Torche doing what Torche does best
Torche might be the happiest band in the hard-rock game. On stage, frontman Steve Brooks hams it up, smiling from ear to ear and sticking his tongue out when it’s time to jam. Harmonicraft, the Atlanta/Miami band’s third full-length, sports a ridiculously psychedelic album cover that can best be described as a visual approximation of the sensation of elation. The art is an understandable kind of ridiculous, an ideal complement to the smile-inducing rock ‘n’ roll contained on the record. Stand down, The Hold Steady — this is the band that truly knows how to stay positive.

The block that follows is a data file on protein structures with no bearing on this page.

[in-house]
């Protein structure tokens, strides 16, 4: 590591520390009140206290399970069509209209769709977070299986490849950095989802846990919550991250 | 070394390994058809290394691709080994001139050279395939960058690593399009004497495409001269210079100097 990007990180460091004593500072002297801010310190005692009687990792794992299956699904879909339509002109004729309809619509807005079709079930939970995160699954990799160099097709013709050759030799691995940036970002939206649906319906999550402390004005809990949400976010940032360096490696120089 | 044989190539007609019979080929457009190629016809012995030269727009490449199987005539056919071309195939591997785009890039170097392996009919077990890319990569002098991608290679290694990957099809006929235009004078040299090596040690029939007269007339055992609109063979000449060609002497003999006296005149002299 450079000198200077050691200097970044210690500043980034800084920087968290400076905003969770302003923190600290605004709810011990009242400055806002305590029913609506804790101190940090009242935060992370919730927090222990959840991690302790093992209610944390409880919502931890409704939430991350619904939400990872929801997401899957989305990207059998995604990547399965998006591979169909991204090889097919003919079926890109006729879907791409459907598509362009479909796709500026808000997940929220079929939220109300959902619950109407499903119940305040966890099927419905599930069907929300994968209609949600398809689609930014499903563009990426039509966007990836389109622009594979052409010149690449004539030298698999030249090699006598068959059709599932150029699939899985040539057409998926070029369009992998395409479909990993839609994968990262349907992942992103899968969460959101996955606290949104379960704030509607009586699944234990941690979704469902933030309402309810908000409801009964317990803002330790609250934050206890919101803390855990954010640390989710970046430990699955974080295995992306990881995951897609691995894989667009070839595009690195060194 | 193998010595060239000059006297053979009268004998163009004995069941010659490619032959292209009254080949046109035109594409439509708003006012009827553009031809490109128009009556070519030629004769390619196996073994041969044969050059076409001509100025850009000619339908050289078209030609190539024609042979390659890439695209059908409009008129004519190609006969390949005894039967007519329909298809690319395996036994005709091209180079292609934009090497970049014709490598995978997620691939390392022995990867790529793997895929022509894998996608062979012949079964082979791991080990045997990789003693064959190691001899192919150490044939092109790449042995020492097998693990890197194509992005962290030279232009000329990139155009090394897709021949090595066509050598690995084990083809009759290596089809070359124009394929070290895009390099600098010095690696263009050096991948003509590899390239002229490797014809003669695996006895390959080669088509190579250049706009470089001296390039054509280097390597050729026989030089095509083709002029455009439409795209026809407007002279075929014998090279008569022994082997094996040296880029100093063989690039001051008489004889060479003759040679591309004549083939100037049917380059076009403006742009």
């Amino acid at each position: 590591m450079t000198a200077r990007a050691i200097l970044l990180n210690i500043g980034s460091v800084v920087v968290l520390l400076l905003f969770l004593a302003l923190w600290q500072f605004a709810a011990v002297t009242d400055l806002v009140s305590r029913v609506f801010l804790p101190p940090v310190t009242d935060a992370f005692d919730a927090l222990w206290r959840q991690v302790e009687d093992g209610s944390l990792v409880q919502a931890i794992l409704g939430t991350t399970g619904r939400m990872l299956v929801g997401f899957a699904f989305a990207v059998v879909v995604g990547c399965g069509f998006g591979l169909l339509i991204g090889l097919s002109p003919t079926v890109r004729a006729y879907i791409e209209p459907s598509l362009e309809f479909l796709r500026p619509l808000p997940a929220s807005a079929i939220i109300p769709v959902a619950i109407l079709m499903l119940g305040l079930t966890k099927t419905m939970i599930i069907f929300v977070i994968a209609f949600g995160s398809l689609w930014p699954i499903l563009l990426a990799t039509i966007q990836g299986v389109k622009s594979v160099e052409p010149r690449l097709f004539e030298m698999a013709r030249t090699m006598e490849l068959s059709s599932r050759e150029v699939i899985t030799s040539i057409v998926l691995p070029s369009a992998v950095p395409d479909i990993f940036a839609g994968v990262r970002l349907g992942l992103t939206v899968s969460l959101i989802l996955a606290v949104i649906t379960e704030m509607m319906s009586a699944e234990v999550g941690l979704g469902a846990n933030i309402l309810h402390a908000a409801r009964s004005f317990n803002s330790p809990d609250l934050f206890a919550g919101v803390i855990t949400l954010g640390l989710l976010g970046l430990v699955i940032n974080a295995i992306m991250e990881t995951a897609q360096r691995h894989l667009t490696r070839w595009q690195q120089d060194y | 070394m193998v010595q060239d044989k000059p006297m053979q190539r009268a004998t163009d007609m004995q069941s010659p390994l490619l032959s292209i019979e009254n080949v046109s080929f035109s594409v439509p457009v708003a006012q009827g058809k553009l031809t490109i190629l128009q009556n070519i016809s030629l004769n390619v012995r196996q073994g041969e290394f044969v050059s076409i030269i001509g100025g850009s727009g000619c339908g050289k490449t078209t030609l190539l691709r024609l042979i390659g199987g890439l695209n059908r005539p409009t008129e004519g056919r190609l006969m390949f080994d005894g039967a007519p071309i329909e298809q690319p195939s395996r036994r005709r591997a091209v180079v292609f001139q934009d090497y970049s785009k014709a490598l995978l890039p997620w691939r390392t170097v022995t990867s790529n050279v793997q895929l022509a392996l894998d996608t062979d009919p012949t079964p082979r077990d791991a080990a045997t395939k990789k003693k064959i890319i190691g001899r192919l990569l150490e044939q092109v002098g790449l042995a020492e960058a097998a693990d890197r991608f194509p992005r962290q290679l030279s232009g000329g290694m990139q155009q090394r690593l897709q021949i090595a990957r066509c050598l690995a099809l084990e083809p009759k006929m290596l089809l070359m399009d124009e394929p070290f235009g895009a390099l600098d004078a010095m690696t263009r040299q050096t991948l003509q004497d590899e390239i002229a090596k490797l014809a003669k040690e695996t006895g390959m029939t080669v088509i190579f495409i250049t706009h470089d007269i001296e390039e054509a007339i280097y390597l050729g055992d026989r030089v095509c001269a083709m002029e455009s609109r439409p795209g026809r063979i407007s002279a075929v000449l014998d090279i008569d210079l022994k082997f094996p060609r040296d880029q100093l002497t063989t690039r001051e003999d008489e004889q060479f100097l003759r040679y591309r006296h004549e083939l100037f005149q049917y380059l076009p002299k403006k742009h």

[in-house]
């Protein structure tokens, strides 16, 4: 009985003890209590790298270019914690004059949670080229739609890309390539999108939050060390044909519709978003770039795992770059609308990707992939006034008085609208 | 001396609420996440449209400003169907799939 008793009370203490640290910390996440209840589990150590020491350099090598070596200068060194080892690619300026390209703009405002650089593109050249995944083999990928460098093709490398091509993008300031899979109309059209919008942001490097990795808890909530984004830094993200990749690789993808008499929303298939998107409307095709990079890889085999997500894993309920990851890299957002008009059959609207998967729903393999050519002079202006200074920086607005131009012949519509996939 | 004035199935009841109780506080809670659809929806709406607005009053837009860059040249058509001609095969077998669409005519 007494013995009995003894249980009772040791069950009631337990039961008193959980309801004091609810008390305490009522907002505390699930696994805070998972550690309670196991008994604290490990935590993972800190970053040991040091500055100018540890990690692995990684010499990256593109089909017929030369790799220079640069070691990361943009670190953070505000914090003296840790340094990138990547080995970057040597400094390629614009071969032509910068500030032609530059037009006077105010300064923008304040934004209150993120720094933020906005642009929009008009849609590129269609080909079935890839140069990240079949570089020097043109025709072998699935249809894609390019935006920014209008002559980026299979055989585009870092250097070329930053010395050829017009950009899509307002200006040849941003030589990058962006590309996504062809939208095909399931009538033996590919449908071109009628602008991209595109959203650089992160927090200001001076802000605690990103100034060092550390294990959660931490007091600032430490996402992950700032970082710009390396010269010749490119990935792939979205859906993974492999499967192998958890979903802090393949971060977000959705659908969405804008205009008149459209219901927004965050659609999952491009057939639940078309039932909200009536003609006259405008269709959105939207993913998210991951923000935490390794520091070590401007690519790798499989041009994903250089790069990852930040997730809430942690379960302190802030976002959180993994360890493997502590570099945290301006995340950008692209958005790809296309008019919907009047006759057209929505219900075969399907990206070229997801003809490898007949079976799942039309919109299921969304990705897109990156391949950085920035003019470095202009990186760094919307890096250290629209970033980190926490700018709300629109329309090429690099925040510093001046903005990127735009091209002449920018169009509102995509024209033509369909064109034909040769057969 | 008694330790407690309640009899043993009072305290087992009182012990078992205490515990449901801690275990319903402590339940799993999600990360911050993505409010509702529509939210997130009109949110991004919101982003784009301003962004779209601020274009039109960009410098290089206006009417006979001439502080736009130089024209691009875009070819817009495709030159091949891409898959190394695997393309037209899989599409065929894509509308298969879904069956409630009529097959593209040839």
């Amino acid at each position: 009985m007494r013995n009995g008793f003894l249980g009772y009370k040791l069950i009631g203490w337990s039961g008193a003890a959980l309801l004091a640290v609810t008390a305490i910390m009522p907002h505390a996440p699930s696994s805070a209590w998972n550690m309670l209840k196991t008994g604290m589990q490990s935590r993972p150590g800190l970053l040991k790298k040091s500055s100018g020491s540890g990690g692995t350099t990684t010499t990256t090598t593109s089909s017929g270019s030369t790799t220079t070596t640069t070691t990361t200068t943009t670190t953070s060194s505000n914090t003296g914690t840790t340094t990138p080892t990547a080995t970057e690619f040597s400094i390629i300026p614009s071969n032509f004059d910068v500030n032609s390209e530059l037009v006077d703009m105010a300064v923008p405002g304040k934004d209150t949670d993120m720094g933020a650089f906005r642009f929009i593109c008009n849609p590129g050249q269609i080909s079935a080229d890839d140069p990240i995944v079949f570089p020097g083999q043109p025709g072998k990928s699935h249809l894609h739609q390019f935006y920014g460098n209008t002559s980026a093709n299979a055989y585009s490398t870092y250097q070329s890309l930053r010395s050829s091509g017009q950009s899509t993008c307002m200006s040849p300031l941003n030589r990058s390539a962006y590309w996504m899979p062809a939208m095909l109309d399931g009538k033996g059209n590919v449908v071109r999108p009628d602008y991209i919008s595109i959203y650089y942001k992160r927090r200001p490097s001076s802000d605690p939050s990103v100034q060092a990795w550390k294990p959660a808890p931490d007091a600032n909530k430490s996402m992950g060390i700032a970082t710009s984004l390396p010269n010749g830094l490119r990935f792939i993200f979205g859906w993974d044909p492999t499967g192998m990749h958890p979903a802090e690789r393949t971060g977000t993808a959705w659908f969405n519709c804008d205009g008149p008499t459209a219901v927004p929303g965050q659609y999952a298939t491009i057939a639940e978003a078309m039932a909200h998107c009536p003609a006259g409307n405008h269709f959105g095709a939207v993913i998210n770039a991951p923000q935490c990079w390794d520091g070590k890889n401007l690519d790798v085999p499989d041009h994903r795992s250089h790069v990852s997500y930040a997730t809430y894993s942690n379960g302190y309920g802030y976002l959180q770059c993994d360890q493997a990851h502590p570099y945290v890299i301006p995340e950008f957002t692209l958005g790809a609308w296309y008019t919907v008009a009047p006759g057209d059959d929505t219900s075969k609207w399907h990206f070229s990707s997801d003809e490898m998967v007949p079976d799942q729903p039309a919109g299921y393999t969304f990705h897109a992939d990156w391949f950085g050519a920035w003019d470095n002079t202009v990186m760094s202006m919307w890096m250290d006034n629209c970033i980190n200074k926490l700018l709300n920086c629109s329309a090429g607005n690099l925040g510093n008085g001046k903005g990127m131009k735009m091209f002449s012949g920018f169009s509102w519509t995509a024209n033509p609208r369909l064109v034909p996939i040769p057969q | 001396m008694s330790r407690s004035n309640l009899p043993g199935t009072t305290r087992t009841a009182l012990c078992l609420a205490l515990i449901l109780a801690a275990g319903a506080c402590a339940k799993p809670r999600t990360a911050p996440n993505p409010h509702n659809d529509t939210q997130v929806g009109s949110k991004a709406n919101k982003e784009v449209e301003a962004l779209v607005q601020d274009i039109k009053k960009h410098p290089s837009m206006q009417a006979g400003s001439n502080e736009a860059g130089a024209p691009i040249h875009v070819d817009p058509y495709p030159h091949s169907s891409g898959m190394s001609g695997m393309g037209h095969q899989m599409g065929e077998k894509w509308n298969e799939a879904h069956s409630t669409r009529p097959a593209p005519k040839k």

Musically, Harmonicraft doesn’t stray far from the band’s oft-concise, power-rock past; it’s all crunchy guitars and king-kong melodies. “Walk It Off” walks off after less than a minute and a half, “Kicking” is a pick-scratching, big-beat jam, and “Sky Trials” noodles straight into the hemisphere. Here and there, the band slows things down just a hair, like on aptly named track, “Roaming,” or the plodding, slow-and-steady tortoise rock of “Reverse Inverted.” But as a unit, Harmonicraft is more of Torche doing what Torche does best. Much like a grinning youngin’ throwing up the sign of the beast, its charms are irresistible.